When it comes to college students hoping to impact the world, senior Emily Johnson is as idealistic as the rest. But unlike most of her peers who like to think money doesn’t drive the world, Emily is realizing that — especially for Christians in missions — most every thing comes down to the dollar.
Emily recalls a time when one of her friends didn’t have enough money to pay the tuition in order to stay at Biola. A business/marketing major, Emily mobilized about 50 friends to start calling around, raising money for their friend’s tuition, and in less
than seven hours, nearly $7,000 was raised.
“It was at this point that I realized there were opportunities that you couldn’t have unless you had money, and that money really does make a big impact,” she said.
Emily, a preacher’s kid from inner city Chicago, is passionate about fundraising, but also about urban ministry, humanitarian work and racial reconciliation. She has plans to one day start a nonprofit that combines these passions.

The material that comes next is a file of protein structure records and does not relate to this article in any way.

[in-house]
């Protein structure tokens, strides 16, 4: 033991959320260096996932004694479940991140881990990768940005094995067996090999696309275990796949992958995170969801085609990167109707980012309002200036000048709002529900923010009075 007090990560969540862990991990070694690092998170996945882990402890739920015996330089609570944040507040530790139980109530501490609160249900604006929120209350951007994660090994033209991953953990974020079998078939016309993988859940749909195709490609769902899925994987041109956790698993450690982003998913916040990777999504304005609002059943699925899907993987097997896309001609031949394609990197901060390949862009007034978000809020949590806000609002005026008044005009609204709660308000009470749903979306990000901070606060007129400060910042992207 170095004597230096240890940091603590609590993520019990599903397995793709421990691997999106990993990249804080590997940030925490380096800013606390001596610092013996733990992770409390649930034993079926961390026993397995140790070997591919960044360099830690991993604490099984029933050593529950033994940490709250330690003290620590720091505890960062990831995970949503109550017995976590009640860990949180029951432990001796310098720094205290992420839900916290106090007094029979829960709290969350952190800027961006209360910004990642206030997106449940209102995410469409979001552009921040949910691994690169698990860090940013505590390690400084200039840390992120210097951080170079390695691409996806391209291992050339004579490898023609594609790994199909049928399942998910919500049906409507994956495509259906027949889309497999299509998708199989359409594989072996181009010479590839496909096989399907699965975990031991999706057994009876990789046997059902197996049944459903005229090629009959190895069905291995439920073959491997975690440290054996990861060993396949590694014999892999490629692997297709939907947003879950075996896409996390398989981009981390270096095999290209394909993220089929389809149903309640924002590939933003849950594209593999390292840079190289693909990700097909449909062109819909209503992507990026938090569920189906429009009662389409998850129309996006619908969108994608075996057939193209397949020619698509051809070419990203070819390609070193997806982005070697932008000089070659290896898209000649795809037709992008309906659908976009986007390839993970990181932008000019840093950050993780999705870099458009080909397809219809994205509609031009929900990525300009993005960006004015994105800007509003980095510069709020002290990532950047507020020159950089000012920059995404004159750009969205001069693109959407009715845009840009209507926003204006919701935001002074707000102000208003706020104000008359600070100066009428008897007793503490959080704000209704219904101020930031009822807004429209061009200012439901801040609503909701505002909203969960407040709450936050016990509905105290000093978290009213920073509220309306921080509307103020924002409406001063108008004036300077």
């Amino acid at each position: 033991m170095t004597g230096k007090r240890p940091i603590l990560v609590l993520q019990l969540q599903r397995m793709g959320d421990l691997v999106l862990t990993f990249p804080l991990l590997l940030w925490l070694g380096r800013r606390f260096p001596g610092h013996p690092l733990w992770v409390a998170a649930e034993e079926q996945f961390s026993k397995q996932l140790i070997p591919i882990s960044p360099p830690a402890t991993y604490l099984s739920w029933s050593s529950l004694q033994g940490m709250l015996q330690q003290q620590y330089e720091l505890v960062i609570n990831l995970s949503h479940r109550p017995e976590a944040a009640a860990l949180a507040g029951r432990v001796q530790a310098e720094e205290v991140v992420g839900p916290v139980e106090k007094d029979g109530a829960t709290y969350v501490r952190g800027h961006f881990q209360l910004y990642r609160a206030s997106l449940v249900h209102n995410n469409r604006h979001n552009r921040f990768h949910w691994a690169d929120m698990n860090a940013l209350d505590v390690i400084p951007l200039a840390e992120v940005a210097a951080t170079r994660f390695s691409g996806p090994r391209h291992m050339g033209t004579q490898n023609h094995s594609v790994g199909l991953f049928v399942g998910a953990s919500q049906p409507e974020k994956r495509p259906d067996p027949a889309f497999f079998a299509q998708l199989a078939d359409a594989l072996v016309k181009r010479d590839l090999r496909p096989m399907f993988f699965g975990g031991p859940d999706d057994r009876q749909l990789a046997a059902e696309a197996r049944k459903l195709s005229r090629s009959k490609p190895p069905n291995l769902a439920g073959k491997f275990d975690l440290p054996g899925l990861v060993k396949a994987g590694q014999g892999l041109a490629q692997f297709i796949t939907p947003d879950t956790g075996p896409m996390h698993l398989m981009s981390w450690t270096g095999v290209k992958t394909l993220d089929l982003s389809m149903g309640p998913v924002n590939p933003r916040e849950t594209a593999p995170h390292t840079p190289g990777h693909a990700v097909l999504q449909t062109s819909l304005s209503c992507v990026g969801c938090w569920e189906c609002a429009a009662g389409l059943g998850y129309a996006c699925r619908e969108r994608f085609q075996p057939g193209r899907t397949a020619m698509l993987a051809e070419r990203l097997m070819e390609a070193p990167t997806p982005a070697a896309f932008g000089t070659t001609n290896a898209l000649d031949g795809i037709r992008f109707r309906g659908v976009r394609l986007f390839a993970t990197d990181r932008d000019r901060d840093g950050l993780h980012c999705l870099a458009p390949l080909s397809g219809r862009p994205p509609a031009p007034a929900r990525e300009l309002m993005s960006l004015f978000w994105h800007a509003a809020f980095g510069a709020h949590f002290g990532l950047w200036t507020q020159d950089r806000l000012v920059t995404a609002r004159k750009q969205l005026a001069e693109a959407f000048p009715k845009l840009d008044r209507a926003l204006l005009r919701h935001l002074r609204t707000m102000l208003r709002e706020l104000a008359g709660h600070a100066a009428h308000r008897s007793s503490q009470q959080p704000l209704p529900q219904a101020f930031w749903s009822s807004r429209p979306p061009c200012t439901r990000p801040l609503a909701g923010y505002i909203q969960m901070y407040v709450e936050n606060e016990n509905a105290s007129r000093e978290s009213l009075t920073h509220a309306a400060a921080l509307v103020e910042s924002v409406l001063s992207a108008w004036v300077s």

Her nonprofit would be a program that allowed under privileged kids to take trips — mission trips, service trips — outside of their city, state or even country.
“These sorts of trips always seem to be ‘life-changing,’ but the kids who get to go on them are usually well-to-do kids from the suburbs,” said Emily. “Poorer kids never get to go on these trips, these experiences that inspire you and change your
perspective on things.”
The trips would be a reward for doing well in school — a gift of getting the chance to go somewhere and give, to serve and hang out with other “underprivileged” kids across the country and world.
“These kids wouldn’t go to the poor countries and pity them; they’d be more able to relate to them,” said Emily.
Emily knows it will take work, money and business savvy to make her dream nonprofit a reality, but — perhaps unlike most idealistic young collegians — she’s excited by the practical challenges.